Switching From One Nap to Quiet time


Naptime is a beautiful time for a mom. It’s when we can recharge, when we can love our child from afar, have some time to ourselves, perhaps eat and use the restroom without clinging little humans…. But then one day your napping child will just refuse to nap.

Sorry. This is when you have to drop the nap and can no longer have any time to yourself! You are doomed with a cranky kiddo and no rest!



NO I’m just kidding- it is not a lost cause! Many moms see that around 2/ 2.5 years old their kid will ‘try’ to drop their nap: they’ll refuse it. Even though they used to just go to sleep peacefully, they may start to play a lot, scream, fight you… this is all pretty normal. It comes with the 2 year-old sleep regression post coming on this someday. But it doesn’t mean your toddler doesn’t need a nap. In fact you may know this more than well as they become overtired by the time dinner comes around and inconsolable by bedtime…

At this point we have two options: 1)play around with schedule and keep enforcing the nap and/or 2)introduce quiet time. I’ll show you how to do both of these things below:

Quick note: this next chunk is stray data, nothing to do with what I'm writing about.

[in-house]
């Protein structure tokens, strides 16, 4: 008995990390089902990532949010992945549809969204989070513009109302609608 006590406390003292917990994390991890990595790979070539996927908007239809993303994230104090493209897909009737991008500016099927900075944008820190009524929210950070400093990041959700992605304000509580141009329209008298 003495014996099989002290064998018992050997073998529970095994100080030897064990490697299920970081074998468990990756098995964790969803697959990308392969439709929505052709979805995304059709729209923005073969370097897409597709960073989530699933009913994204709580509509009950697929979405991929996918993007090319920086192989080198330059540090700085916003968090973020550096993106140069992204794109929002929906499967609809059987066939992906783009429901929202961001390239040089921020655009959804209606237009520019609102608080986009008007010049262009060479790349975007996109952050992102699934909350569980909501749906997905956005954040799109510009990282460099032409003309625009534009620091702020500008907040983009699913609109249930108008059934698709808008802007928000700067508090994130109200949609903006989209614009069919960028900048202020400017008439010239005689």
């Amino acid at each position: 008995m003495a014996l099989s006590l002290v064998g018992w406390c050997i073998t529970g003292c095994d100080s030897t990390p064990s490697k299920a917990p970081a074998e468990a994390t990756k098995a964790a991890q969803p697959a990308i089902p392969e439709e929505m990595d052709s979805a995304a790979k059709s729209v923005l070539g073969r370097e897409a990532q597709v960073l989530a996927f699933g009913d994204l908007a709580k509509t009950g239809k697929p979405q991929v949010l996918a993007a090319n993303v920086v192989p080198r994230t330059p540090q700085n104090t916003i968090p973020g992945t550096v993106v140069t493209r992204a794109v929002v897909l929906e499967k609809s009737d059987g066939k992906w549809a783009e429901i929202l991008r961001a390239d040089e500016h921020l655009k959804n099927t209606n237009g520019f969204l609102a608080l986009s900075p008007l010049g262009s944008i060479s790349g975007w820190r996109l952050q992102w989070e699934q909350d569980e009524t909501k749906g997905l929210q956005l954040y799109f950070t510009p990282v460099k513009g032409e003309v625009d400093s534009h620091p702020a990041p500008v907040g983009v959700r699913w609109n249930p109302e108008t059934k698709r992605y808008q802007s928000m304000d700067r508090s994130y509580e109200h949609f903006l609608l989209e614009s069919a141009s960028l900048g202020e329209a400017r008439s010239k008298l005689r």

1) A good schedule for one nap is generally a nap that starts 6 hours after morning wakeup and ends 5 hours before bedtime. This, however, may need to change, as they hit 2/2.5 years (or even later). At this point you may need to play around with naptime to see if they may need an earlier or later nap. Try out different schedules for a few days and see if it makes a difference. Even if they had been reliably napping at 12, see when their eyes start to get red under the eyelids. Maybe it's around 11- this is your best cue that they’re getting tired: start nap now! If you miss this cue you may miss naptime.

As you play with schedules they may need more of your presence since sleep feels more difficult for them. I spent a week with my 2.25 year old singing 99 bottles of beer on the wall (while nursing my newborn) so that he would calm down enough to sleep when he was trying to drop his nap. Find something that works for you and doesn’t drive you insane. For a while you may also need to just find a quiet activity he can do for an hour during ‘naptime’ so that he still gets some rest even if he doesn’t fall asleep. This transitions into: quiet time.

2- Quiet Time:

Asking a 2/3/4/5 year old to just sit quietly in their room for an hour is EASY! Just tell them to do it and they will comply! No, not really, it doesn’t work like this. But it doesn’t have to be a huge struggle either:

WHAT? Tell your kiddo that you understand that napping during the day is no longer easy for them but they still need the midday rest, and so you’re going to start a new thing called ‘QUIET TIME!’ This is a ‘FUN’ time where they get to be in their room (crib if still applicable) and listen to a story (audiobook) or quiet songs (bluetooth speaker or Alexa), or play with their stuffed animals in a darker environment!! They’re so, so lucky to be old enough to have quiet time! (hype. it. up.).